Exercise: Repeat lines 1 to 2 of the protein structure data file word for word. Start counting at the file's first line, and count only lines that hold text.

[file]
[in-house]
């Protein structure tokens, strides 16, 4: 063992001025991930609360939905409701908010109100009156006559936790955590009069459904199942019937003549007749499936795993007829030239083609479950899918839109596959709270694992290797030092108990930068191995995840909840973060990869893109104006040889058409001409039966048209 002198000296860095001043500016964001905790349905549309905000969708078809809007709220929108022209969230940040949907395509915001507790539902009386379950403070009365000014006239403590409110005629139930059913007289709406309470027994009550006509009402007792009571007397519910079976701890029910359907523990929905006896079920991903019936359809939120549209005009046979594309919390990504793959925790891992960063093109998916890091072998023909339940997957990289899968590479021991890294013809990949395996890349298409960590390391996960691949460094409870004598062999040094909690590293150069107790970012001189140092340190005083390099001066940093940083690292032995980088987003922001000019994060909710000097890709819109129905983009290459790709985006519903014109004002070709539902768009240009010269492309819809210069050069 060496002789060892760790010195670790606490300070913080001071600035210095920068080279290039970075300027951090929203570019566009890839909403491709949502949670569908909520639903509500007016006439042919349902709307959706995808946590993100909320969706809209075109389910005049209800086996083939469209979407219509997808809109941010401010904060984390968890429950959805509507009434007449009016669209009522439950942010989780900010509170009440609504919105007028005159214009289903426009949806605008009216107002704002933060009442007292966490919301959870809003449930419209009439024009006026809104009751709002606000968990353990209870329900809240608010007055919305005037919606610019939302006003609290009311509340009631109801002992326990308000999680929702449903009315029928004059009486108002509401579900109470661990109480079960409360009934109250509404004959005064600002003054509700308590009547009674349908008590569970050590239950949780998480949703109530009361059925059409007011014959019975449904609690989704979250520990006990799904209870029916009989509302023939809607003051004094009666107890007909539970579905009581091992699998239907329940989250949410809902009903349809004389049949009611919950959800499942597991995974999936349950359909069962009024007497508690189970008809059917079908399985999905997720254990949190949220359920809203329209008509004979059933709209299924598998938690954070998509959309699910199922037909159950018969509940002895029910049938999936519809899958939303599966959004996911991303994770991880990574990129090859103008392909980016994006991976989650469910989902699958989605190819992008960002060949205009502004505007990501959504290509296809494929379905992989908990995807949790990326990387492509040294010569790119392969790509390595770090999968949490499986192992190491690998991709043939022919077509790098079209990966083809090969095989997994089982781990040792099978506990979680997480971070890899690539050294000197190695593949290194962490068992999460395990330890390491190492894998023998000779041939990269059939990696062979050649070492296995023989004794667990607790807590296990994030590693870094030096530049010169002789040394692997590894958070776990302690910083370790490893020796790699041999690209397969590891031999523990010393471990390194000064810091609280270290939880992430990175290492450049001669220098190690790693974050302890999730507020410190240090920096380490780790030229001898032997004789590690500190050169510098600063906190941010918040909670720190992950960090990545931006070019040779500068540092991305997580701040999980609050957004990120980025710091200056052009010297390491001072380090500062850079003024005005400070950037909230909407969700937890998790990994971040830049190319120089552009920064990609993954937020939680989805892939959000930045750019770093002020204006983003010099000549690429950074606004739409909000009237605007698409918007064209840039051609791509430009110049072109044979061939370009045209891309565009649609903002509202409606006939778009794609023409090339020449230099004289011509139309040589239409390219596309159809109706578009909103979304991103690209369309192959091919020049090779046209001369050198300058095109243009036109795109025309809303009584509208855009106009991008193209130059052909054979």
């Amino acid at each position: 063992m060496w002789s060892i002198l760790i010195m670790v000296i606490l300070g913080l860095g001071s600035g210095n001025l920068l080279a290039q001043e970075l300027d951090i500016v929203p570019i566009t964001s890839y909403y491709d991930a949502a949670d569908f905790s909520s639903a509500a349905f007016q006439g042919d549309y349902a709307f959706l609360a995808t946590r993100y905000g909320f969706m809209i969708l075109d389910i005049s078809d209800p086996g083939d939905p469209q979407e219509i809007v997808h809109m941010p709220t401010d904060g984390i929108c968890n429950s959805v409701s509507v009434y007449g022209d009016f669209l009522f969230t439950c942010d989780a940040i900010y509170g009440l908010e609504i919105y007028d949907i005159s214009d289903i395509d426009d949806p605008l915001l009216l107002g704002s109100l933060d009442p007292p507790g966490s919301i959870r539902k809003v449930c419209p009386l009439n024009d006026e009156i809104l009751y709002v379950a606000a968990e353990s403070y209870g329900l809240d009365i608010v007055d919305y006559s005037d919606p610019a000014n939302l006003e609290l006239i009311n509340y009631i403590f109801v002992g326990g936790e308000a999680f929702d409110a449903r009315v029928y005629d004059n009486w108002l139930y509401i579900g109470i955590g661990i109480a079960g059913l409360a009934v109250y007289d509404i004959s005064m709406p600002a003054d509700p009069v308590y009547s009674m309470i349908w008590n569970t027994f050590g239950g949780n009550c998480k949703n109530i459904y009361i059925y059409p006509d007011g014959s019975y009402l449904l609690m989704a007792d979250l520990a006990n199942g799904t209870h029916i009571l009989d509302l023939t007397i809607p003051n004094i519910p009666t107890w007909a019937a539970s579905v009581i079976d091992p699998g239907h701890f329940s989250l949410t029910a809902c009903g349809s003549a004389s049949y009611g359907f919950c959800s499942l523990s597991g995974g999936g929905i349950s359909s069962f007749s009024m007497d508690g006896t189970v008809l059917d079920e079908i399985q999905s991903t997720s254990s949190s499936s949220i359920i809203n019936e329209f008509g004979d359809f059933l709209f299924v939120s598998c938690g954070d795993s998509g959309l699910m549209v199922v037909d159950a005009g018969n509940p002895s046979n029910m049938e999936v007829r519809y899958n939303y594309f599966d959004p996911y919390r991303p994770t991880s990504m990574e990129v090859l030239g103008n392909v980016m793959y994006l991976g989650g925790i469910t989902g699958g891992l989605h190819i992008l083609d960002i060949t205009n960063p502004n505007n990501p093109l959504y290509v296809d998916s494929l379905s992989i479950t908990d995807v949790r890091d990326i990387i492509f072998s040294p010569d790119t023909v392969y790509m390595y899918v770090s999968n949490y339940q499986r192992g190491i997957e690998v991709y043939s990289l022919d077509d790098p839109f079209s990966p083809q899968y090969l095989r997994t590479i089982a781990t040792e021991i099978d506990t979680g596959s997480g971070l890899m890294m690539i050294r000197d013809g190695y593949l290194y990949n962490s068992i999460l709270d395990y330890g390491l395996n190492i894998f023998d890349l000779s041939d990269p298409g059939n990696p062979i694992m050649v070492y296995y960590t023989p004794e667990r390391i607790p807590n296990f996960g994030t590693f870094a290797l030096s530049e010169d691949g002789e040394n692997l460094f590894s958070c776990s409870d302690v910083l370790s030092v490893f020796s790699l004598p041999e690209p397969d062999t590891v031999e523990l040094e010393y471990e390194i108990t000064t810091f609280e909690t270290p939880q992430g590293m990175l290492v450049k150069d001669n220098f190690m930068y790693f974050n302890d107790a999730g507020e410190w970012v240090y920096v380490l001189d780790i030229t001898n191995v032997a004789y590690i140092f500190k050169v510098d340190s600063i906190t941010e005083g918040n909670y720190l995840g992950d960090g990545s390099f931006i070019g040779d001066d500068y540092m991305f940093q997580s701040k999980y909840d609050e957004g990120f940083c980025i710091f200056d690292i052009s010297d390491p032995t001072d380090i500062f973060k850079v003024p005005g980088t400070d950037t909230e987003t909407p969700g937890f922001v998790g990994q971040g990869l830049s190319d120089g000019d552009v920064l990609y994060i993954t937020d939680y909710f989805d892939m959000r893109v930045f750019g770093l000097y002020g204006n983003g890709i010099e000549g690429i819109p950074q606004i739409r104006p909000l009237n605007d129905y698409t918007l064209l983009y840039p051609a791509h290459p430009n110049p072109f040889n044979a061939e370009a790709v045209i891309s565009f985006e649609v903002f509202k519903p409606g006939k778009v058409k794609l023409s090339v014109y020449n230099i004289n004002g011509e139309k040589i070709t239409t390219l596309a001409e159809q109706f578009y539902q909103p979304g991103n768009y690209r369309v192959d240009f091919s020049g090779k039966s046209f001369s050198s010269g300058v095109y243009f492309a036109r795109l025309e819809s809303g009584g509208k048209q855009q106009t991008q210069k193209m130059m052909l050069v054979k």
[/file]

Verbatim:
[in-house]
């Protein structure tokens, strides 16, 4: 063992001025991930609360939905409701908010109100009156006559936790955590009069459904199942019937003549007749499936795993007829030239083609479950899918839109596959709270694992290797030092108990930068191995995840909840973060990869893109104006040889058409001409039966048209 002198000296860095001043500016964001905790349905549309905000969708078809809007709220929108022209969230940040949907395509915001507790539902009386379950403070009365000014006239403590409110005629139930059913007289709406309470027994009550006509009402007792009571007397519910079976701890029910359907523990929905006896079920991903019936359809939120549209005009046979594309919390990504793959925790891992960063093109998916890091072998023909339940997957990289899968590479021991890294013809990949395996890349298409960590390391996960691949460094409870004598062999040094909690590293150069107790970012001189140092340190005083390099001066940093940083690292032995980088987003922001000019994060909710000097890709819109129905983009290459790709985006519903014109004002070709539902768009240009010269492309819809210069050069 060496002789060892760790010195670790606490300070913080001071600035210095920068080279290039970075300027951090929203570019566009890839909403491709949502949670569908909520639903509500007016006439042919349902709307959706995808946590993100909320969706809209075109389910005049209800086996083939469209979407219509997808809109941010401010904060984390968890429950959805509507009434007449009016669209009522439950942010989780900010509170009440609504919105007028005159214009289903426009949806605008009216107002704002933060009442007292966490919301959870809003449930419209009439024009006026809104009751709002606000968990353990209870329900809240608010007055919305005037919606610019939302006003609290009311509340009631109801002992326990308000999680929702449903009315029928004059009486108002509401579900109470661990109480079960409360009934109250509404004959005064600002003054509700308590009547009674349908008590569970050590239950949780998480949703109530009361059925059409007011014959019975449904609690989704979250520990006990799904209870029916009989509302023939809607003051004094009666107890007909539970579905009581091992699998239907329940989250949410809902009903349809004389049949009611919950959800499942597991995974999936349950359909069962009024007497508690189970008809059917079908399985999905997720254990949190949220359920809203329209008509004979059933709209299924598998938690954070998509959309699910199922037909159950018969509940002895029910049938999936519809899958939303599966959004996911991303994770991880990574990129090859103008392909980016994006991976989650469910989902699958989605190819992008960002060949205009502004505007990501959504290509296809494929379905992989908990995807949790990326990387492509040294010569790119392969790509390595770090999968949490499986192992190491690998991709043939022919077509790098079209990966083809090969095989997994089982781990040792099978506990979680997480971070890899690539050294000197190695593949290194962490068992999460395990330890390491190492894998023998000779041939990269059939990696062979050649070492296995023989004794667990607790807590296990994030590693870094030096530049010169002789040394692997590894958070776990302690910083370790490893020796790699041999690209397969590891031999523990010393471990390194000064810091609280270290939880992430990175290492450049001669220098190690790693974050302890999730507020410190240090920096380490780790030229001898032997004789590690500190050169510098600063906190941010918040909670720190992950960090990545931006070019040779500068540092991305997580701040999980609050957004990120980025710091200056052009010297390491001072380090500062850079003024005005400070950037909230909407969700937890998790990994971040830049190319120089552009920064990609993954937020939680989805892939959000930045750019770093002020204006983003010099000549690429950074606004739409909000009237605007698409918007064209840039051609791509430009110049072109044979061939370009045209891309565009649609903002509202409606006939778009794609023409090339020449230099004289011509139309040589239409390219596309159809109706578009909103979304991103690209369309192959091919020049090779046209001369050198300058095109243009036109795109025309809303009584509208855009106009991008193209130059052909054979």